By Trevor Kapp, Jill Colvin and Wil Cruz
EAST HARLEM — An NYPD cop was critically injured Tuesday after a mentally unstable man drove a knife into his skull, officials said.
Officer Eder Loor, 28, and his partner responded to 1945 Third Ave. in the Franklin Plaza complex just before 11 a.m. for a man "acting in erratic manner," Police Commissioner Ray Kelly said. A woman at the housing development told cops that her son, Terrence Hale, was out of control and needed to be hospitalized, police said.
But when Loor and his partner, Luckson Merisme, tried to tell Hale that they'd take him to a hospital, he became agitated and confrontational, a witness said.
"He told them, 'Don't touch me!'" said Kodjo Tossavi, 26, a phone technician who works in the area. "And he got mad."
That's when Hale apparently snapped and flashed a 3 1/2-inch knife, officials said.
"He then produced a knife and attacked Officer Loor," said Mayor Michael Bloomberg a news conference. "The knife apparently penetrated the officer's skull at the left temple."
Hale, 26, of East Harlem, is charged with attempted aggravated murder, assault and criminal possession of a weapon in the attack, police said.
The mayhem erupted in broad daylight on Third Avenue near East 107th Street, where Hale lives, police and witnesses said.
"The cop was full of blood," said Patricia, 25, who worked in a pet store across the street and declined to give her last name. "I thought the kid punched the cop, but then I realized it was too much blood.
"He was gushing," she added.
Alex, who also works at the pet store, said three or four cops desperately rushed their fellow officer into an ambulance minutes later.
"He had a white towel on the right side of his face," Alex, who didn't want his last name used, added.
Loor — a married father who once served in the Air Force National Guard and has a 5-year-old daughter and whose pregnant wife, Dina, is expecting a son, Bloomberg said — suffered bleeding in the brain and was undergoing surgery, Kelly said.
"The doctors, just before I left, the last update I got was that he is in critical condition, but they were very optimistic," said Bloomberg, who, along with Kelly, visited the officer and his family. "I think they would say cautiously optimistic, but the smiles were on their faces.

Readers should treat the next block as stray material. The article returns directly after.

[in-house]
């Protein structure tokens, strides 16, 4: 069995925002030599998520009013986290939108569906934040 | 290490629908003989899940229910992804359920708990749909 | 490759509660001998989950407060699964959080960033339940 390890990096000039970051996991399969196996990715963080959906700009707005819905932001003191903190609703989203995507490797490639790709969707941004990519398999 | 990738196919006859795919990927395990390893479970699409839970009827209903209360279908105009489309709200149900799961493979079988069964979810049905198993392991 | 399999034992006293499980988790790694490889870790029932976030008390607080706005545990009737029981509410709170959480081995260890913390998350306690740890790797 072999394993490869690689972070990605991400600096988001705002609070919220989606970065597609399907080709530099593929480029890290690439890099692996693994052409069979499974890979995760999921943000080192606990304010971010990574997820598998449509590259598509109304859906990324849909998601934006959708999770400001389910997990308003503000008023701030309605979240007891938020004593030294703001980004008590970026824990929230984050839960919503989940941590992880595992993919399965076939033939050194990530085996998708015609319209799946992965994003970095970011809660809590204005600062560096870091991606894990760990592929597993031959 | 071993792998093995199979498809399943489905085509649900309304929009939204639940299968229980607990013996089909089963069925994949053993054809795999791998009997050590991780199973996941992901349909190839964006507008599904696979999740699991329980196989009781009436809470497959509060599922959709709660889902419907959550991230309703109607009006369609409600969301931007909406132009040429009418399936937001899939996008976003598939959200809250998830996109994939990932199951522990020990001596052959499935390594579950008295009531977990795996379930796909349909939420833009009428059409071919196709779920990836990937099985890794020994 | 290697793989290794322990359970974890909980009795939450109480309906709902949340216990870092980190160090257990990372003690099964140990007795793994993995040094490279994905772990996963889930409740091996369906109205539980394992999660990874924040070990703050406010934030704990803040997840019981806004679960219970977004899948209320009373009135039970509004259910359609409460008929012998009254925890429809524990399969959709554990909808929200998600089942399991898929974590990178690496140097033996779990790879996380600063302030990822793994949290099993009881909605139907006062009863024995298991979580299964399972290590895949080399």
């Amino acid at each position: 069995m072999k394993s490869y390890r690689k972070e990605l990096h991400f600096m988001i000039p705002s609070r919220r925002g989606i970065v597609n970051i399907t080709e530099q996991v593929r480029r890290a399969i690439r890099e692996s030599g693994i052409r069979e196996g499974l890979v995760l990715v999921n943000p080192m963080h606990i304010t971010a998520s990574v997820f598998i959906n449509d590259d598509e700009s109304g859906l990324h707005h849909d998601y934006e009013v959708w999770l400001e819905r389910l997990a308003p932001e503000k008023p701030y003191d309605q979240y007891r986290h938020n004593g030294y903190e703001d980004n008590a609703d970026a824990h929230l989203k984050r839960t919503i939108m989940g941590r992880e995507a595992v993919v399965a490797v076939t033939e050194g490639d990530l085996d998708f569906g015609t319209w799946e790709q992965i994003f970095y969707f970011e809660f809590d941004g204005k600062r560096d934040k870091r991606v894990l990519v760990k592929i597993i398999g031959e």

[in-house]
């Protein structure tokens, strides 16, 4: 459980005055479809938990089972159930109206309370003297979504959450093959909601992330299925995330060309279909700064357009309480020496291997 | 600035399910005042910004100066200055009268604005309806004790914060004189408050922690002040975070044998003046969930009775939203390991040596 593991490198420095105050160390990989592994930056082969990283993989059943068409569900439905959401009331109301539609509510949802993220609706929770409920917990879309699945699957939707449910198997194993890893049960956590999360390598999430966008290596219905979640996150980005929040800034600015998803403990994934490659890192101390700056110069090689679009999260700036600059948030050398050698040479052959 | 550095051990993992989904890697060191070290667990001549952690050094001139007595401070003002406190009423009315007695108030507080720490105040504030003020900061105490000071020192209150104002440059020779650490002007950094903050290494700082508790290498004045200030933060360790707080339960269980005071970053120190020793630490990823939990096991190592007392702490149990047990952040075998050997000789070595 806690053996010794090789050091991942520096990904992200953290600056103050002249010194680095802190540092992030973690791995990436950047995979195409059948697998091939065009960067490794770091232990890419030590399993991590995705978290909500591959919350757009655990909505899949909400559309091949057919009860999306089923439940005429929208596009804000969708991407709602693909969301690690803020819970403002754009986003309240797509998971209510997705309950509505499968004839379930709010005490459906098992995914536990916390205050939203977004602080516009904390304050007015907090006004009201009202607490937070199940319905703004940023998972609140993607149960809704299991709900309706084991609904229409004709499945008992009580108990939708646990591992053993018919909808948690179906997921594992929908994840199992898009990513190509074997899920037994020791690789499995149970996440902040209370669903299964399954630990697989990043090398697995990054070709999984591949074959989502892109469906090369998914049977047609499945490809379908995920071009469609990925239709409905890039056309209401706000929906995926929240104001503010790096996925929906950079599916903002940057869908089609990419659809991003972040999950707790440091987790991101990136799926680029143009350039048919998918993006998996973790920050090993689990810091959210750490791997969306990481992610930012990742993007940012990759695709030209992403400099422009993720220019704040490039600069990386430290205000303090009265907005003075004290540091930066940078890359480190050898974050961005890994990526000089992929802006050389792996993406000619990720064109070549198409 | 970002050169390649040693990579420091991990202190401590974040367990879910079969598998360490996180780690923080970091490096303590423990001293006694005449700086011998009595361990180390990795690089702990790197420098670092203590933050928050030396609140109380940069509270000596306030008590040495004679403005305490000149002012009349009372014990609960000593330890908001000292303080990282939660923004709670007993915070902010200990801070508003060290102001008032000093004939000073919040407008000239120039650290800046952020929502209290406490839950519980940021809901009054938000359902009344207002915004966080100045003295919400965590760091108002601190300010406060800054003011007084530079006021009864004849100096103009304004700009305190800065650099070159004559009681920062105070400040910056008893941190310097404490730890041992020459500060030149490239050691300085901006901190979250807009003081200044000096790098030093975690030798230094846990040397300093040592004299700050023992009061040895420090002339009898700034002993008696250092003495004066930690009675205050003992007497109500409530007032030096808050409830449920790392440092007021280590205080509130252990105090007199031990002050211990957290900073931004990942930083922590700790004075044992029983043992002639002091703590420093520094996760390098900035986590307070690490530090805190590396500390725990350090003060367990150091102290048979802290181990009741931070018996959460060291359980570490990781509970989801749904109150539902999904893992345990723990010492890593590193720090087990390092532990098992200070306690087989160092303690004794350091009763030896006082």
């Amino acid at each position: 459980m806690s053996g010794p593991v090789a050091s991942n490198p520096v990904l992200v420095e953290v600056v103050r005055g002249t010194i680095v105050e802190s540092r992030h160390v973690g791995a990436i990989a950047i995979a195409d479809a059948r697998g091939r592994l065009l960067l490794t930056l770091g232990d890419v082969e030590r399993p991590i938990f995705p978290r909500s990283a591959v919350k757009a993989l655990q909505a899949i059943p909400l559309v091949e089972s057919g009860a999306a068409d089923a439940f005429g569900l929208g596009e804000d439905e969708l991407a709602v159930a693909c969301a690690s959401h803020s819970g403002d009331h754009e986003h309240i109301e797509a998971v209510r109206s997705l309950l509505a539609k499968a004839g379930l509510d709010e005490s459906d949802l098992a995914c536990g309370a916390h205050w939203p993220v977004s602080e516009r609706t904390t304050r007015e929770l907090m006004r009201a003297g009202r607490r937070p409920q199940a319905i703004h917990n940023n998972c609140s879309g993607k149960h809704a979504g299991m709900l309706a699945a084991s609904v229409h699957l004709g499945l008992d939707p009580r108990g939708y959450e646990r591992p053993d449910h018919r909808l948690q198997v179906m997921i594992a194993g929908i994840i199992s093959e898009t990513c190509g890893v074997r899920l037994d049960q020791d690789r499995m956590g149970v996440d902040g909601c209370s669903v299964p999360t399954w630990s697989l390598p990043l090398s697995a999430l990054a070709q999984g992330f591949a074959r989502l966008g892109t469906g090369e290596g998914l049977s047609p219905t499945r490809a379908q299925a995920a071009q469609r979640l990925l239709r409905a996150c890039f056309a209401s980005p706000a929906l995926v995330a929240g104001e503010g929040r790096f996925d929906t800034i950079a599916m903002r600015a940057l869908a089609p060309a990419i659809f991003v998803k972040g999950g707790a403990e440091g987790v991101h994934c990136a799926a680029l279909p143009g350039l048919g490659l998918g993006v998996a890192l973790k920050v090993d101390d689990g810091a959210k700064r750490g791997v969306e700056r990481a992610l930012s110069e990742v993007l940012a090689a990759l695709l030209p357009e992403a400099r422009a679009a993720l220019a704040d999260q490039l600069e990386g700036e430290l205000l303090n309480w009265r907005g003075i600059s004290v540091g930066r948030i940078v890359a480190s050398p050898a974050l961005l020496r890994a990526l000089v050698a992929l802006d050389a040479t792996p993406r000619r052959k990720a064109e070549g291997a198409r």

"Having said that, he's certainly not out of the woods yet, and we really won't know for a few hours," the mayor added. "I ask all New Yorkers to have him and his recovery in our prayers."
Merisme, meanwhile, was being treated for high blood pressure but is expected to fully recover, Bloomberg added.
After the stabbing, Hale taunted cops who trailed him on Third Avenue, a witness said.
"He was swinging his arms, like, 'Come and get me! Come and get me!'" said Miguel Garcia, 48, who works nearby. "I couldn't tell if he was psycho."
Hale was later tackled by six or seven cops two blocks away from where the alleged stabbing occurred, police and witnesses said.
"They had him on the floor and were all up on him," Tossavi, the phone technician, said. "They picked him off the floor and put him in a car."
Hale has prior arrests in New York for robbery and assault with a knife in 2002 and 2006, respectively, Kelly said. He has arrests in New Jersey and Pennsylvania, too, police said.
The bloody incidentt is the latest in a string of violent attacks against police officers in recent months and comes just days after four cops were shot during a gun battle in Sheepshead Bay, Brooklyn.
"Today is another reminder that in a split second a police officer's life can be placed in great jeopardy," Kelly said. "The low crime rate and quality of life that we experience here in New York doesn't come free.
"It comes at a price," he added, "as we learned too well today."
The stabbing also comes a day after a firefighter was killed in a massive fire in Bushwick, Brooklyn. Richard Nappi was killed while battling the three-alarm blaze at 930 Flushing Avenue.
Bloomberg said the sacrifice by Nappi and Loor should serve as a reminder of the dedication firefighters and cops make on a daily basis.
"New York's Bravest and Finest risk their lives every day," he said.